Acting extroverted makes people happier, says a WFU psychologist

By Cheryl Walker
336.758.5237
February 19, 2003

Acting extroverted makes people happier, suggests research by William Fleeson, associate professor of psychology at Wake Forest University, published in a recent issue of the Journal of Personality and Social Psychology.

“Every single participant in the study was happier when he or she acted extroverted than when he or she acted introverted,” Fleeson said. “Even introverts can act extroverted and become happier by changing their behavior.”

Regardless of whether a person is shy or outgoing, being more talkative, adventurous, bold or assertive has a positive effect. Nearly any extroverted behavior seems to have a positive impact on mood, he said. Singing out loud to a song on the radio, walking over to an attractive girl to talk to her, asking a question in class or voicing an opinion all seem to work.

College students who tracked their moods for two weeks reported feeling happier when they acted outgoing and less so when acting quiet or reserved. When participating in group discussions in the lab, the students instructed to act assertive and energetic indicated afterward how much fun they had. When asked to act passive and shy, the same participants indicated they were unhappy in the situation and did not have fun. Self-evaluations in this exercise matched up with how the participants evaluated each other’s behavior and mood.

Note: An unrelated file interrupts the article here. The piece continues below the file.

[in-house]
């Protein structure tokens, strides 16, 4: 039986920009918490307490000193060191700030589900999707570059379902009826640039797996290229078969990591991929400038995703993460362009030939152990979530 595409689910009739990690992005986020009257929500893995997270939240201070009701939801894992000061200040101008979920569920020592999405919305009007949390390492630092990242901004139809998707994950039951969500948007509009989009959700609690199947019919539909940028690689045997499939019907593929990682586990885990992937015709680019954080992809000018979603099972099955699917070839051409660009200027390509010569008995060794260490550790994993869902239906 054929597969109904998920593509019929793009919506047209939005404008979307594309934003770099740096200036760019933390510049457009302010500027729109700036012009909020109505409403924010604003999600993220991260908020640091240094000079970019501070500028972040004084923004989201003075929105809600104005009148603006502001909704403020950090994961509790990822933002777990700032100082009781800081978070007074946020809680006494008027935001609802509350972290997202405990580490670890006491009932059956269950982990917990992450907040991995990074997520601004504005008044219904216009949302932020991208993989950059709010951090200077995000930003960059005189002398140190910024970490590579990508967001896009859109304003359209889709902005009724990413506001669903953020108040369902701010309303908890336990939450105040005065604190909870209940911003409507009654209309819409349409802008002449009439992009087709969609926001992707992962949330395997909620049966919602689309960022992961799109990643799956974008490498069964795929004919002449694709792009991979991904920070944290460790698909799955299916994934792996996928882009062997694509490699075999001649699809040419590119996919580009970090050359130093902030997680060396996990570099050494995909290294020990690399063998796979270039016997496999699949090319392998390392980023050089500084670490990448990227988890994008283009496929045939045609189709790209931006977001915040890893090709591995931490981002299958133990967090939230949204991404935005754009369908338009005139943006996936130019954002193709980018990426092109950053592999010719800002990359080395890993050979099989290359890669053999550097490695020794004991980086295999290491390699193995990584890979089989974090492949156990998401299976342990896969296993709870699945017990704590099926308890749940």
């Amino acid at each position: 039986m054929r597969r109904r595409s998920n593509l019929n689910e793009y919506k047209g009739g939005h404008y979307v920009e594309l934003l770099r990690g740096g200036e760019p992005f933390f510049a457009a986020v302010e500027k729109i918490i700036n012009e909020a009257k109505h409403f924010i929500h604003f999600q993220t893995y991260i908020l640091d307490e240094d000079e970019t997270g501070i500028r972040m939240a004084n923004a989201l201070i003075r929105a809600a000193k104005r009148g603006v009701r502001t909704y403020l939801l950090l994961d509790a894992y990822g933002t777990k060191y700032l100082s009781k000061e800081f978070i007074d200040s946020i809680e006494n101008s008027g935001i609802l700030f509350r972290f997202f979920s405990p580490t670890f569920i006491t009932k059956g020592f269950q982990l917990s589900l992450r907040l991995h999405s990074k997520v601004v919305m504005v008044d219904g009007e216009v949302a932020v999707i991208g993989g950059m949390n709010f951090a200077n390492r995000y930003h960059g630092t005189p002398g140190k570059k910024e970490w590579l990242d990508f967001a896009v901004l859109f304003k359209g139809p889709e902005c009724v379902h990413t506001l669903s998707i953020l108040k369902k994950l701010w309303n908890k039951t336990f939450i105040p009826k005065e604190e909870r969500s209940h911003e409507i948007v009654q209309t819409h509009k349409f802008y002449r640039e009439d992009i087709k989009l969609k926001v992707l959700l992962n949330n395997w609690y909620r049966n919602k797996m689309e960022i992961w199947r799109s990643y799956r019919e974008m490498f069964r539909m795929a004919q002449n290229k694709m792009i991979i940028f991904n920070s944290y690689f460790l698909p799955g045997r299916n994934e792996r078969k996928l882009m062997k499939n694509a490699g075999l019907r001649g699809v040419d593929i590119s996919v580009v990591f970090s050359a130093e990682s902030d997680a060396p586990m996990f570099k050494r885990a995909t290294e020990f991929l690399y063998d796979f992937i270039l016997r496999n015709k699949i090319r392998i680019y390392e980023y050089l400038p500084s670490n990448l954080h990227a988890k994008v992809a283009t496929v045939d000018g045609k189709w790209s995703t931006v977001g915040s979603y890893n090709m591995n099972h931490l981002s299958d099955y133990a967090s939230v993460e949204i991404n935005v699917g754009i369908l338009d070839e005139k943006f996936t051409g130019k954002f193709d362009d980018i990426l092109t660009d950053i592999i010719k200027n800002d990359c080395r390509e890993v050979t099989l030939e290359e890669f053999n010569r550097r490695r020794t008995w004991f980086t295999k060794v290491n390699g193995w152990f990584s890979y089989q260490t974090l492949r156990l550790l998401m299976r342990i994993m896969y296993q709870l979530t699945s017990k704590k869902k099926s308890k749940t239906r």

Fleeson, who co-authored the study with two Wake Forest undergraduate students, also wanted to find out if the short-term positive effect of acting extroverted carried over for longer periods of time. When study participants were asked to rate their levels of extroverted behavior and their mood at the end of each week for 10 weeks, the results also suggested a strong connection between acting extroverted and greater happiness.

“As a society, we tend to think of happiness as something that comes from outside us. It’s kind of a radical idea that we have some control of happiness, that personality is a factor in happiness and that, to some extent, we have control over our personalities,” Fleeson said.

If people want to be happier and choose to act more outgoing, adventurous or assertive, then they have the power to directly improve their own well-being, he said. “The research demonstrates that extroversion can actually cause happiness.”

Editor’s note: Fleeson’s study—“An Intraindividual Process Approach to the Relationship Between Extraversion and Positive Affect: Is Acting Extraverted as ‘Good’ as Being Extraverted?”— appeared in the December issue of the Journal of Personality and Social Psychology.


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